South Africa


Zille’s colonialism tweets could have caused ‘racial tensions, divisions and violence’ – Busisiwe Mkhwebane

Zille’s colonialism tweets could have caused ‘racial tensions, divisions and violence’ – Busisiwe Mkhwebane
Public Protector Busisiwe Mkhwebane (left, Photo: EPA) and Western Cape Premier Helen Zille (Photo: Daily Maverick)

Public Protector Busisiwe Mkhwebane on Monday released a report saying Western Cape Premier and former DA leader Helen Zille’s tweets on colonialism could have incited violence and she should be sanctioned by the provincial legislature.

Western Cape Premier and former DA leader Helen Zille on Monday evening said she is taking legal advice to decide whether she should take Public Protector Busisiwe Mkhwebane’s critical report into her tweets on colonialism under judicial review.

The former DA leader suggested she would probably challenge the report that said she violated the Executive Members’ Ethics Act and the Constitution when she tweeted in 2016 that not all aspects of colonialism are negative.

Mkhwebane found Zille had not acted according to the integrity of her office or consistent with her elected position and her tweets were “likely to cause racial tensions, divisions and violence in South Africa”. She recommended the speaker of the Western Cape legislature take appropriate action to hold the premier accountable.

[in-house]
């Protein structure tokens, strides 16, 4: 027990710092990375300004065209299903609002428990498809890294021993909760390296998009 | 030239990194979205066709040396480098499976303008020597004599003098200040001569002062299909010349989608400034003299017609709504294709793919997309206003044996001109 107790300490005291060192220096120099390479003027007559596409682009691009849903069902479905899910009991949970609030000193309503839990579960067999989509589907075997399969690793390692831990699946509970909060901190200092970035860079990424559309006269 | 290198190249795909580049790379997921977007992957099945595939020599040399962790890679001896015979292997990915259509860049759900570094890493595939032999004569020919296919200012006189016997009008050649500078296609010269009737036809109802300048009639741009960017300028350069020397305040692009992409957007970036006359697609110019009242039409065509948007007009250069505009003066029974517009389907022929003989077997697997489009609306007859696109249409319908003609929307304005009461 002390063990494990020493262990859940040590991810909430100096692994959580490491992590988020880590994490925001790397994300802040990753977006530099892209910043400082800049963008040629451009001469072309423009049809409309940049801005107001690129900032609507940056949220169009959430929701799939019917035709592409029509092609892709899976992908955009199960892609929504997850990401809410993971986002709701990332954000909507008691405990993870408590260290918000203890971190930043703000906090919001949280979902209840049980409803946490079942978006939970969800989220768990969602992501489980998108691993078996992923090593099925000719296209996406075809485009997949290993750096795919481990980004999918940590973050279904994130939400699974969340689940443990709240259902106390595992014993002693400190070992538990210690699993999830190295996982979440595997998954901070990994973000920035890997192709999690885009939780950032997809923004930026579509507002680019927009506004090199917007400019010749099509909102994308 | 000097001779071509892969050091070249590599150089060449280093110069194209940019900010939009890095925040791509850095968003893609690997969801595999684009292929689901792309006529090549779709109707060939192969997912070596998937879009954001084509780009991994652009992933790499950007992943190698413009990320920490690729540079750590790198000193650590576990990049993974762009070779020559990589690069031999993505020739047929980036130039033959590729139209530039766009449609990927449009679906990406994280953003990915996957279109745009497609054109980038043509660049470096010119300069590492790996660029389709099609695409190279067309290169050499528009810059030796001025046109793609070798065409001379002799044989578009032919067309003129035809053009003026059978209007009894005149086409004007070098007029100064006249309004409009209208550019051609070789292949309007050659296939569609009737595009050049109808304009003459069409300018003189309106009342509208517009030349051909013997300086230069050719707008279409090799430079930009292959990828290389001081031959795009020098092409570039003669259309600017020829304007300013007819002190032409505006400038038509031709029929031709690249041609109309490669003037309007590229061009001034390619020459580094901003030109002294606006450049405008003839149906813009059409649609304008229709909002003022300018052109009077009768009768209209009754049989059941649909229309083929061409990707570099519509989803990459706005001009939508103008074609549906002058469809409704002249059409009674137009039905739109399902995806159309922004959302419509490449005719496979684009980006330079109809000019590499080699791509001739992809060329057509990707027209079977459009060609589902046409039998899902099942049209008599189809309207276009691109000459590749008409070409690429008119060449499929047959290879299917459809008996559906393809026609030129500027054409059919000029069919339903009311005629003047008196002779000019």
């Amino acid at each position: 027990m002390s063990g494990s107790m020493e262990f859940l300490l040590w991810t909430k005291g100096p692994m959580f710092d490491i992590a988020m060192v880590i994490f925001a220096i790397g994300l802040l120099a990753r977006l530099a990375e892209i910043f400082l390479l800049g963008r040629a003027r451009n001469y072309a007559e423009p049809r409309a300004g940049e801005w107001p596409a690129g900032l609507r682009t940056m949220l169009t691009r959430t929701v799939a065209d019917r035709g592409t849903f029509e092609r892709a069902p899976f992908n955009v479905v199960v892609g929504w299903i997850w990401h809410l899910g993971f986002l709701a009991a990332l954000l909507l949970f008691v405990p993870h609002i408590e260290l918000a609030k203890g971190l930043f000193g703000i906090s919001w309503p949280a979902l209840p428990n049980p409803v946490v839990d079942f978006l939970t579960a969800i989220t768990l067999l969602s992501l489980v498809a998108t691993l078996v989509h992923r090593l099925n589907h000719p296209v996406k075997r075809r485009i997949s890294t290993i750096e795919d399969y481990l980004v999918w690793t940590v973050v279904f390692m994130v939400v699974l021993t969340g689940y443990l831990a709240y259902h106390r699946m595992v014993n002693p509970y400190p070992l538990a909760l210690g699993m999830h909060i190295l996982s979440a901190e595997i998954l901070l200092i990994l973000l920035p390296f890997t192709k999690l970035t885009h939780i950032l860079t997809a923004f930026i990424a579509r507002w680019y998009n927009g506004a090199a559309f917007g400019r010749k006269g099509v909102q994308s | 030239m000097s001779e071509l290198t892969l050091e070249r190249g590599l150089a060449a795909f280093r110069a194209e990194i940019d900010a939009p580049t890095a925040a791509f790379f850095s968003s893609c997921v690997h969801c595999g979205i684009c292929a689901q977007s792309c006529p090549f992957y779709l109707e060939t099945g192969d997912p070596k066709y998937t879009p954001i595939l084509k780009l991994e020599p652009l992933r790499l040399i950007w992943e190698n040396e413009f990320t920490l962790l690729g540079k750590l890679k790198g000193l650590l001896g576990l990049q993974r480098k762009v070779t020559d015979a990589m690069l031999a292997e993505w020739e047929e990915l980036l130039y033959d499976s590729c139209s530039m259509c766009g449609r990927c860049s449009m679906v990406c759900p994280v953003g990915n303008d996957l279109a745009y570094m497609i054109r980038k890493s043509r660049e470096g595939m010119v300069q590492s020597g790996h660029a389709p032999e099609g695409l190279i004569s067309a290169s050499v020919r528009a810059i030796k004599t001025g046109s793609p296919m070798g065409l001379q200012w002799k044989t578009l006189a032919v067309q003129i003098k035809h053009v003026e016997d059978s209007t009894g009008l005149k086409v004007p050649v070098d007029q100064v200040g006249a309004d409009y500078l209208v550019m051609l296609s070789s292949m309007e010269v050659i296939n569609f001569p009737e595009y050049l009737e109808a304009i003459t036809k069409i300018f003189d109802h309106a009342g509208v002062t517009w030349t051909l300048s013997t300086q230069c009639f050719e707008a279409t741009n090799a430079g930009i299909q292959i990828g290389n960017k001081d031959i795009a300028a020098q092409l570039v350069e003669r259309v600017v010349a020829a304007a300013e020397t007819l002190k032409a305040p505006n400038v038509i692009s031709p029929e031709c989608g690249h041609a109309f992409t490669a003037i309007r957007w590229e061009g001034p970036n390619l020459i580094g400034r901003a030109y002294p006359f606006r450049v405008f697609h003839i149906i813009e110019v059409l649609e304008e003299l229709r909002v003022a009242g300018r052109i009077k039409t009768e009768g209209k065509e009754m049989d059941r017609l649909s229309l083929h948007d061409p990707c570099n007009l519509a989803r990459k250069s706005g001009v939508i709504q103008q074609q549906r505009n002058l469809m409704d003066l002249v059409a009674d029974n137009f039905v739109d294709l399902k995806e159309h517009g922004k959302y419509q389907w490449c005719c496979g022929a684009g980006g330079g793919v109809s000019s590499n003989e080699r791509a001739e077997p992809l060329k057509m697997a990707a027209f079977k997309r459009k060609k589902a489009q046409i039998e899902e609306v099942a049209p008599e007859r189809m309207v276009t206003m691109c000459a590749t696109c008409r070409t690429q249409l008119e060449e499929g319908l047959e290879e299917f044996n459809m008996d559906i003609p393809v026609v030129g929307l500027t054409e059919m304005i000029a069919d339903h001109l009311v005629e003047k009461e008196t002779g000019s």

In 2016, while returning from a trip to Singapore, Zille wrote a series of tweets on the legacy of colonialism, questioning whether its legacy was only negative.

For those claiming the legacy was ONLY negative, think of our independent judiciary, infrastructure, piped water etc.” she wrote.

ANC Western Cape acting head Khaya Magaxa laid a complaint with the Public Protector, claiming Zille celebrated oppression, exploitation, racism and poverty, which he said were the results of colonialism and that she failed to act in the interests of good governance.

Her actions do not comply with what is expected from a person holding the office of a premier of a province,” Magaxa wrote to the Public Protector.

By undermining South Africans with her personal beliefs on colonialism she failed to uphold her oath of office, which requires the premier to hold office with honour and dignity,” he alleged.

Mkhwebane largely found in Magaxa’s favour. Her report does not elaborate much on the Ethics Act violations, but it uses two examples to demonstrate how Zille overstepped the bounds of her rights to free speech.

She cites the case of Associate Professor Bruce Gilley. In 2017 most of the publication Third World Quarterly resigned after they published an essay by Gilley promoting colonialism.

Such statements made by Professor Gilley and the Premier are likely to cause racial tensions, divisions and violence in South Africa,” said the Public Protector’s office.

The Public Protector also cited the LeRoy vs. France case in the European Court of Human Rights. In that case, the court found against the cartoonist for his cartoon after the 9/11 attacks on the World Trade Centre where the caption read, “We all have dreamt of it… Hamas did it.”